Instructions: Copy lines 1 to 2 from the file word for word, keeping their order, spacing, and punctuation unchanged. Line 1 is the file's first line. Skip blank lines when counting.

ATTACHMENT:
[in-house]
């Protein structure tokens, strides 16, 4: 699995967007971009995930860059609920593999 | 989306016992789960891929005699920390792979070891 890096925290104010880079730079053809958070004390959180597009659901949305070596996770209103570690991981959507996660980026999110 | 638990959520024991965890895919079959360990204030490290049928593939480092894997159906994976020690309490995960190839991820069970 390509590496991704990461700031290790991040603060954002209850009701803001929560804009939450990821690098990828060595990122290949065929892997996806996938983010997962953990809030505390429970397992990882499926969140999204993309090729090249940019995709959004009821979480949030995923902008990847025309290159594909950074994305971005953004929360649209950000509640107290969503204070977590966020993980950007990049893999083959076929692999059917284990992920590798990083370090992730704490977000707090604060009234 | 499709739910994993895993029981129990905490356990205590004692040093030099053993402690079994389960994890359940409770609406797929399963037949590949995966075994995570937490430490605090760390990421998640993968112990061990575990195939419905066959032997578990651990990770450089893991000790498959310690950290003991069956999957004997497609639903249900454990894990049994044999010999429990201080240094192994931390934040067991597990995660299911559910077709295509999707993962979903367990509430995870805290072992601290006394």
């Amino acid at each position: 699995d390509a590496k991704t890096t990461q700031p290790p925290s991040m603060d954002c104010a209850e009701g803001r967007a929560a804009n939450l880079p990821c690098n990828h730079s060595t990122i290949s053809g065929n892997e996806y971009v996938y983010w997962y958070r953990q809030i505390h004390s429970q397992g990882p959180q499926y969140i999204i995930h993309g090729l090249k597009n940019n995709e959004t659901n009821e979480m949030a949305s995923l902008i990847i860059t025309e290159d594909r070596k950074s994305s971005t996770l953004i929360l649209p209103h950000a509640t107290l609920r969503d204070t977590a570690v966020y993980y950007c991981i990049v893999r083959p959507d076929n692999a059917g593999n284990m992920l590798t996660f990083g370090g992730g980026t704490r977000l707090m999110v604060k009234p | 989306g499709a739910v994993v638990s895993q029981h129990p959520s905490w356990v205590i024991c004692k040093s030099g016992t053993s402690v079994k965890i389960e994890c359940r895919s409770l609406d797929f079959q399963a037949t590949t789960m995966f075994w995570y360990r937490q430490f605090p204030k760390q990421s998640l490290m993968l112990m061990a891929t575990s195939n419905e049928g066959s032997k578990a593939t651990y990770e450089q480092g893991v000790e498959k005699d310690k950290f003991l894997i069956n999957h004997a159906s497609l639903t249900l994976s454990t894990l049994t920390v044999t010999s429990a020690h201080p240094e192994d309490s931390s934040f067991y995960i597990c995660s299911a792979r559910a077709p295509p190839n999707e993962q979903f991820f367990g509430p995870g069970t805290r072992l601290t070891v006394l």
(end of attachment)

[in-house]
């Protein structure tokens, strides 16, 4: 699995967007971009995930860059609920593999 | 989306016992789960891929005699920390792979070891 890096925290104010880079730079053809958070004390959180597009659901949305070596996770209103570690991981959507996660980026999110 | 638990959520024991965890895919079959360990204030490290049928593939480092894997159906994976020690309490995960190839991820069970 390509590496991704990461700031290790991040603060954002209850009701803001929560804009939450990821690098990828060595990122290949065929892997996806996938983010997962953990809030505390429970397992990882499926969140999204993309090729090249940019995709959004009821979480949030995923902008990847025309290159594909950074994305971005953004929360649209950000509640107290969503204070977590966020993980950007990049893999083959076929692999059917284990992920590798990083370090992730704490977000707090604060009234 | 499709739910994993895993029981129990905490356990205590004692040093030099053993402690079994389960994890359940409770609406797929399963037949590949995966075994995570937490430490605090760390990421998640993968112990061990575990195939419905066959032997578990651990990770450089893991000790498959310690950290003991069956999957004997497609639903249900454990894990049994044999010999429990201080240094192994931390934040067991597990995660299911559910077709295509999707993962979903367990509430995870805290072992601290006394």